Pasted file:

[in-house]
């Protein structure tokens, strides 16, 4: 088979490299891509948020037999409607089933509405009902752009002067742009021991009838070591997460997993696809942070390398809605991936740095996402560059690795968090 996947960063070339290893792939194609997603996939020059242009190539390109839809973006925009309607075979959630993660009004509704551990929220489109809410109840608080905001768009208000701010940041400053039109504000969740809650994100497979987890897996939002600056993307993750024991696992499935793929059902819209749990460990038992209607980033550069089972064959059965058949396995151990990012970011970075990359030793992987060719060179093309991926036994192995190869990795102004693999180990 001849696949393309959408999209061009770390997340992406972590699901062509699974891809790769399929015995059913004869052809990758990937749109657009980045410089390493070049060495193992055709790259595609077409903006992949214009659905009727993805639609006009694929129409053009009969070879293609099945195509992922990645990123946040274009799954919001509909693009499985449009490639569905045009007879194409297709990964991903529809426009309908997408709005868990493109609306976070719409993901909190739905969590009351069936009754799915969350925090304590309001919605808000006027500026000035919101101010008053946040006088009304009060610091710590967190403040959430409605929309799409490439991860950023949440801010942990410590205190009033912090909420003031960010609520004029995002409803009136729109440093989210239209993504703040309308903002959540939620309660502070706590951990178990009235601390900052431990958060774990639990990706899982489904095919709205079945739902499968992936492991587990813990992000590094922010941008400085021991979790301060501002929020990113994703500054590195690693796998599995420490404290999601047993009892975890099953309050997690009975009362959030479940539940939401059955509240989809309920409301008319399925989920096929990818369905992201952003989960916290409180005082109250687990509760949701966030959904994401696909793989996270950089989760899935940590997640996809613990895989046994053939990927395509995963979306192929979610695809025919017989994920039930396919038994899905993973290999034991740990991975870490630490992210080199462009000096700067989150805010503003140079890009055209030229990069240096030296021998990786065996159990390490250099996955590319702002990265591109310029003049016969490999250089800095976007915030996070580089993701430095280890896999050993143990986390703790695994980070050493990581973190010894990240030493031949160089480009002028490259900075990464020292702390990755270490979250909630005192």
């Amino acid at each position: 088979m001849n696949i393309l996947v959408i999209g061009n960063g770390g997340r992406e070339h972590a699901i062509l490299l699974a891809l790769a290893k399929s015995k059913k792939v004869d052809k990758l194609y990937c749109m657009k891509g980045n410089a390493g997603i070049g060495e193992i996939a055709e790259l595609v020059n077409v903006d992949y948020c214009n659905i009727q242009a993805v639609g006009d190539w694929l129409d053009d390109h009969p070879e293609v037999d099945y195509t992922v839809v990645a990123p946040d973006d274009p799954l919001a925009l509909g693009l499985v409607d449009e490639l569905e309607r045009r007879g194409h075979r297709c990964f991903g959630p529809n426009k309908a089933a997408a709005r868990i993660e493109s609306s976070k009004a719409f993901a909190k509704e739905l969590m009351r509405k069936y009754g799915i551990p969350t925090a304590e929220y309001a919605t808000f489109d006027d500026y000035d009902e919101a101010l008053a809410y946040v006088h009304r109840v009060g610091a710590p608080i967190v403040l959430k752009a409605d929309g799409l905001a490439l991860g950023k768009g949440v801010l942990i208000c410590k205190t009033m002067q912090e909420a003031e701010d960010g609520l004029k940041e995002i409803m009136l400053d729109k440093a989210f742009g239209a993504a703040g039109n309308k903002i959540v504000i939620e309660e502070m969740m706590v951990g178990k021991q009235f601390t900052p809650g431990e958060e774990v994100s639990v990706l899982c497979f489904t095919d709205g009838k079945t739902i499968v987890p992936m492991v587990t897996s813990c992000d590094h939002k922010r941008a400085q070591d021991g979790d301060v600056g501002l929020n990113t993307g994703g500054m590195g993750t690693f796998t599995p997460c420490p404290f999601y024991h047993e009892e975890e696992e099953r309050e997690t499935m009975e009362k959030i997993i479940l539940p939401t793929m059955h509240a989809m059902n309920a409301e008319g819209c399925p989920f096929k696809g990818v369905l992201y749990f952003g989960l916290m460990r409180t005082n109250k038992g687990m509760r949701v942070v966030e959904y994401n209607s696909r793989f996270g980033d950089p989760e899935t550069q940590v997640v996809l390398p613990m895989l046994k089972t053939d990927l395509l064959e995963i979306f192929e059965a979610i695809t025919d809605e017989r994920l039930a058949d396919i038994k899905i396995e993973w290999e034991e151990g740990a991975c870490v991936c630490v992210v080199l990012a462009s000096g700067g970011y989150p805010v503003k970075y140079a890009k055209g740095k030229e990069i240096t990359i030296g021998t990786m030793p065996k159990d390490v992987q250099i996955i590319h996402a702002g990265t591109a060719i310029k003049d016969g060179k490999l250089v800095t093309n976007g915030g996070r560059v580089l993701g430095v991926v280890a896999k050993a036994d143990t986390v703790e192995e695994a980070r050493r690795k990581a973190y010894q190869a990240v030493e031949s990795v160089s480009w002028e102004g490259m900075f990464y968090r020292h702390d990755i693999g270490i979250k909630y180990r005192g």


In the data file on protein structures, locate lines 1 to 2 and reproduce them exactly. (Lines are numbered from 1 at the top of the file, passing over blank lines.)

[in-house]
């Protein structure tokens, strides 16, 4: 088979490299891509948020037999409607089933509405009902752009002067742009021991009838070591997460997993696809942070390398809605991936740095996402560059690795968090 996947960063070339290893792939194609997603996939020059242009190539390109839809973006925009309607075979959630993660009004509704551990929220489109809410109840608080905001768009208000701010940041400053039109504000969740809650994100497979987890897996939002600056993307993750024991696992499935793929059902819209749990460990038992209607980033550069089972064959059965058949396995151990990012970011970075990359030793992987060719060179093309991926036994192995190869990795102004693999180990 001849696949393309959408999209061009770390997340992406972590699901062509699974891809790769399929015995059913004869052809990758990937749109657009980045410089390493070049060495193992055709790259595609077409903006992949214009659905009727993805639609006009694929129409053009009969070879293609099945195509992922990645990123946040274009799954919001509909693009499985449009490639569905045009007879194409297709990964991903529809426009309908997408709005868990493109609306976070719409993901909190739905969590009351069936009754799915969350925090304590309001919605808000006027500026000035919101101010008053946040006088009304009060610091710590967190403040959430409605929309799409490439991860950023949440801010942990410590205190009033912090909420003031960010609520004029995002409803009136729109440093989210239209993504703040309308903002959540939620309660502070706590951990178990009235601390900052431990958060774990639990990706899982489904095919709205079945739902499968992936492991587990813990992000590094922010941008400085021991979790301060501002929020990113994703500054590195690693796998599995420490404290999601047993009892975890099953309050997690009975009362959030479940539940939401059955509240989809309920409301008319399925989920096929990818369905992201952003989960916290409180005082109250687990509760949701966030959904994401696909793989996270950089989760899935940590997640996809613990895989046994053939990927395509995963979306192929979610695809025919017989994920039930396919038994899905993973290999034991740990991975870490630490992210080199462009000096700067989150805010503003140079890009055209030229990069240096030296021998990786065996159990390490250099996955590319702002990265591109310029003049016969490999250089800095976007915030996070580089993701430095280890896999050993143990986390703790695994980070050493990581973190010894990240030493031949160089480009002028490259900075990464020292702390990755270490979250909630005192």